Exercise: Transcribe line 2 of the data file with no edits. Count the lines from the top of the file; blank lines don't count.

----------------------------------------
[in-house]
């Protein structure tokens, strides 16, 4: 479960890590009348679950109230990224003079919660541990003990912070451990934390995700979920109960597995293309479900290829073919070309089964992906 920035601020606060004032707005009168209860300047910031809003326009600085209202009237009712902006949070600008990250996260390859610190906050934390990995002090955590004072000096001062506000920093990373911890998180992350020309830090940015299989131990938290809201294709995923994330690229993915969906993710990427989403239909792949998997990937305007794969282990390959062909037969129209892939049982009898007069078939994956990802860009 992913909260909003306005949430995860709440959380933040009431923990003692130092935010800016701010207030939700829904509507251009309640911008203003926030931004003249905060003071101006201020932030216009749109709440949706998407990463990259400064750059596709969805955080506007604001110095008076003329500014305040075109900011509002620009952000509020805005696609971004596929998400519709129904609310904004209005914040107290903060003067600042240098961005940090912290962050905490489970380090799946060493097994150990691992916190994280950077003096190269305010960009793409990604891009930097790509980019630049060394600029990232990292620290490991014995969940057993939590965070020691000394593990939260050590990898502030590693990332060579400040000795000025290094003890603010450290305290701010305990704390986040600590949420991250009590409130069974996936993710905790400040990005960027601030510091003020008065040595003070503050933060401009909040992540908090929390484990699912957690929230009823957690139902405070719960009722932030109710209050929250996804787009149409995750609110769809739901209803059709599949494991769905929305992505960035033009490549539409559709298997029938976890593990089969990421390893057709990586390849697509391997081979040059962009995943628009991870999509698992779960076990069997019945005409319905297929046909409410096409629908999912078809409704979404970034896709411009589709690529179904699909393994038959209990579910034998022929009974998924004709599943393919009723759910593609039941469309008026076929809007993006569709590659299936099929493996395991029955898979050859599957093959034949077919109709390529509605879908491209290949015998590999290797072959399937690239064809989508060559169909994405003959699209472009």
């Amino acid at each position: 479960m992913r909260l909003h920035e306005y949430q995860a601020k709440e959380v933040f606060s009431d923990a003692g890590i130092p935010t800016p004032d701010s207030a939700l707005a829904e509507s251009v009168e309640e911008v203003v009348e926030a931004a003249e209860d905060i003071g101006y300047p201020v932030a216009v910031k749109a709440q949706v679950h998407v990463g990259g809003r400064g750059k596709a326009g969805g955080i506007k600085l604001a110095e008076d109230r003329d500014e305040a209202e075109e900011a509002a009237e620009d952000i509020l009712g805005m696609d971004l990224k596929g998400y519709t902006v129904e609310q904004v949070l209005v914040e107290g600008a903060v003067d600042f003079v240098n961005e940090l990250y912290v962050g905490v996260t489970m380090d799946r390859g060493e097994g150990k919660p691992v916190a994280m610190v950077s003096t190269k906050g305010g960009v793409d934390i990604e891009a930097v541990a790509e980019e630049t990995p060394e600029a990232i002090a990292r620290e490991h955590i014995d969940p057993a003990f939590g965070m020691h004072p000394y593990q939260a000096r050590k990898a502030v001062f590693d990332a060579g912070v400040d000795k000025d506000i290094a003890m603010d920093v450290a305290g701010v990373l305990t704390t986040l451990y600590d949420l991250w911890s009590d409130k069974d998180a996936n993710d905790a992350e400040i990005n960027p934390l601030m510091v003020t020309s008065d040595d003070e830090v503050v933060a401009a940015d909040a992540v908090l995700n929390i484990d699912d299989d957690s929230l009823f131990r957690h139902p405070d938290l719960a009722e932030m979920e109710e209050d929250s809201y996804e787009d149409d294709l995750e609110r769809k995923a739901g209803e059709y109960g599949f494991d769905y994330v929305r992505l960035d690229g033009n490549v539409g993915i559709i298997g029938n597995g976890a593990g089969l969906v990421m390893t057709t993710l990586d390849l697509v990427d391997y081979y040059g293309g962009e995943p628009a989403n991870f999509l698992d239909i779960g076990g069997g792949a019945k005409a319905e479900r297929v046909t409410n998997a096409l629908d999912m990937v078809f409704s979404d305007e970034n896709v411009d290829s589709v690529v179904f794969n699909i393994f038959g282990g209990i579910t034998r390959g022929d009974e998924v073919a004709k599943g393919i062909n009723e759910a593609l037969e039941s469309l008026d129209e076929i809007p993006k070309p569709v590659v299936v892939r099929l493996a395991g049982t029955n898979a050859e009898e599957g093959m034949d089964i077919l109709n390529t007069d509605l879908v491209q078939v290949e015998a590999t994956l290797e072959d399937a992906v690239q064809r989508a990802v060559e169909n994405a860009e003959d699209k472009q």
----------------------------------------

């Protein structure tokens, strides 16, 4: 479960890590009348679950109230990224003079919660541990003990912070451990934390995700979920109960597995293309479900290829073919070309089964992906 920035601020606060004032707005009168209860300047910031809003326009600085209202009237009712902006949070600008990250996260390859610190906050934390990995002090955590004072000096001062506000920093990373911890998180992350020309830090940015299989131990938290809201294709995923994330690229993915969906993710990427989403239909792949998997990937305007794969282990390959062909037969129209892939049982009898007069078939994956990802860009 992913909260909003306005949430995860709440959380933040009431923990003692130092935010800016701010207030939700829904509507251009309640911008203003926030931004003249905060003071101006201020932030216009749109709440949706998407990463990259400064750059596709969805955080506007604001110095008076003329500014305040075109900011509002620009952000509020805005696609971004596929998400519709129904609310904004209005914040107290903060003067600042240098961005940090912290962050905490489970380090799946060493097994150990691992916190994280950077003096190269305010960009793409990604891009930097790509980019630049060394600029990232990292620290490991014995969940057993939590965070020691000394593990939260050590990898502030590693990332060579400040000795000025290094003890603010450290305290701010305990704390986040600590949420991250009590409130069974996936993710905790400040990005960027601030510091003020008065040595003070503050933060401009909040992540908090929390484990699912957690929230009823957690139902405070719960009722932030109710209050929250996804787009149409995750609110769809739901209803059709599949494991769905929305992505960035033009490549539409559709298997029938976890593990089969990421390893057709990586390849697509391997081979040059962009995943628009991870999509698992779960076990069997019945005409319905297929046909409410096409629908999912078809409704979404970034896709411009589709690529179904699909393994038959209990579910034998022929009974998924004709599943393919009723759910593609039941469309008026076929809007993006569709590659299936099929493996395991029955898979050859599957093959034949077919109709390529509605879908491209290949015998590999290797072959399937690239064809989508060559169909994405003959699209472009």